In reviewing the action of the trial court granting the motion, we are limited to determining whether its order constitutes an abuse of discretion (Lynch v. Spilman, Supra) and must resolve any doubt in favor of an order which relieves from default. (Reed v. Williamson, 185 Cal.Rptr. 244, 8 Cal.Rptr. 39.)
Respondent's failure to file a timely answer should be excused only if his conduct was ‘reasonable’ in the context of cases sustaining relief from default. Appellant argues that the failure of Ellis to file an answer after being consulted by respondent was negligent and without excuse. He then relies upon those decisions which hold that negligence of counsel is imputed to the client. (See for example Tammen v. County of San Diego, 66 Cal.2d 468, 58 Cal.Rptr. 249, 426 P.2d 753; Romero v. Snyder, 167 Cal. 216, 138 P. 1002; Ross v. San Diego Glazed Cement Pipe Company, 50 Cal.App. 170, 194 P. 1059; Wyoming Pacific Oil Co. v. Preston, 171 Cal.App.2d 735, 341 P.2d 732.) We do not reach the issue of whether under the facts here the conduct of Ellis constituted such negligence as to be inexcusable as a matter of law since the rule of imputed negligence of counsel is not applicable to those situations where a party to an action relies upon a codefendant or other third party to conduct his defense. In such situations, the test is not whether counsel was inexcusably negligent but whether there was reasonable reliance by the party upon the one undertaking to defend him. (Weitz v. Yankosky, 63 Cal.2d 849, 48 Cal.Rptr. 620, 409 P.2d 700; Crane v. Kampe, 225 Cal.App.2d 200, 37 Cal.Rptr. 220; Higley v. Bank of Downey, 260 Cal.App.2d 640, 67 Cal.Rptr. 365.)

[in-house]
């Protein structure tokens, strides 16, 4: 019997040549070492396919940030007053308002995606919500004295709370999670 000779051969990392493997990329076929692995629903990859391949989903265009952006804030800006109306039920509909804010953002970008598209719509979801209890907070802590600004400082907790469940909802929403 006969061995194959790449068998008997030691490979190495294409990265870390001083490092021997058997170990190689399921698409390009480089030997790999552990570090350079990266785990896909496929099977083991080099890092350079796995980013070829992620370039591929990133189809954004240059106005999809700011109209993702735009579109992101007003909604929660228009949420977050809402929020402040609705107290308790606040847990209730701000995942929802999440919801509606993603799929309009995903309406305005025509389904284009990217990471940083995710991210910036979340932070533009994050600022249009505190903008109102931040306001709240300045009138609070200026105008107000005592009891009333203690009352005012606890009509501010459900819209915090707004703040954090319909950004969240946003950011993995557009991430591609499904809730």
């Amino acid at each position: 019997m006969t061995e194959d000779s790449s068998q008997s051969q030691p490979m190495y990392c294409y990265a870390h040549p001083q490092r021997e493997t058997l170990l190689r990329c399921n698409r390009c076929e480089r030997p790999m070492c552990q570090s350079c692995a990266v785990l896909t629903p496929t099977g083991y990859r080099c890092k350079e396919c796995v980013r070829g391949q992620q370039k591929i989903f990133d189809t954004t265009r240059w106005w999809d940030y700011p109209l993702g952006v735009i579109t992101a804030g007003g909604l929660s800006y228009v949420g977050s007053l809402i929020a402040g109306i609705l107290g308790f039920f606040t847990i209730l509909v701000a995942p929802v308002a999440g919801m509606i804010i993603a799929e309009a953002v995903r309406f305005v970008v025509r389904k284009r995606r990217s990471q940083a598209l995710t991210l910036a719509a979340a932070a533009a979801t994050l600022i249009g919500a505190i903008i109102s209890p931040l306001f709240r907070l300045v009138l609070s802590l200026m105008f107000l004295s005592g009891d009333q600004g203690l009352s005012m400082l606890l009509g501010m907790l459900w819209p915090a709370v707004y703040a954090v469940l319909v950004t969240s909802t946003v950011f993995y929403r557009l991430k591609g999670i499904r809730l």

The trial court did not abuse its discretion in finding reasonable reliance by respondent on the promise of Clarence to provide his defense in the action. Respondent was aware from his presence and testimony at the trial that the rents which were the subject matter of the suit against him were also the basis of the charge against Clarence. There was a family relationship, Clarence being respondent's uncle. Clarence, in respondent's presence, had paid a retainer to Ellis who stated that the matter would be taken care of and respondent's interest protected. The factual basis for the decision of the trial court was more than ample.
a party seeking relief from default must establish his claim to a meritorious defense. (Lynch v. Spilman, 67 Cal.2d 251, 62 Cal.Rptr. 12, 431 P.2d 636.) Here, the trial court's determination that respondent has met his burden in this regard is supported by the record. Respondent's declarations and proposed answer are adequate evidence that the sums claimed from respondent were previously reimbursed to the plaintiff estate, and both also establish a prima facie claim that the estate does not own the property which produced the rents.2
DELAY IN MOVING TO SET ASIDE DEFAULT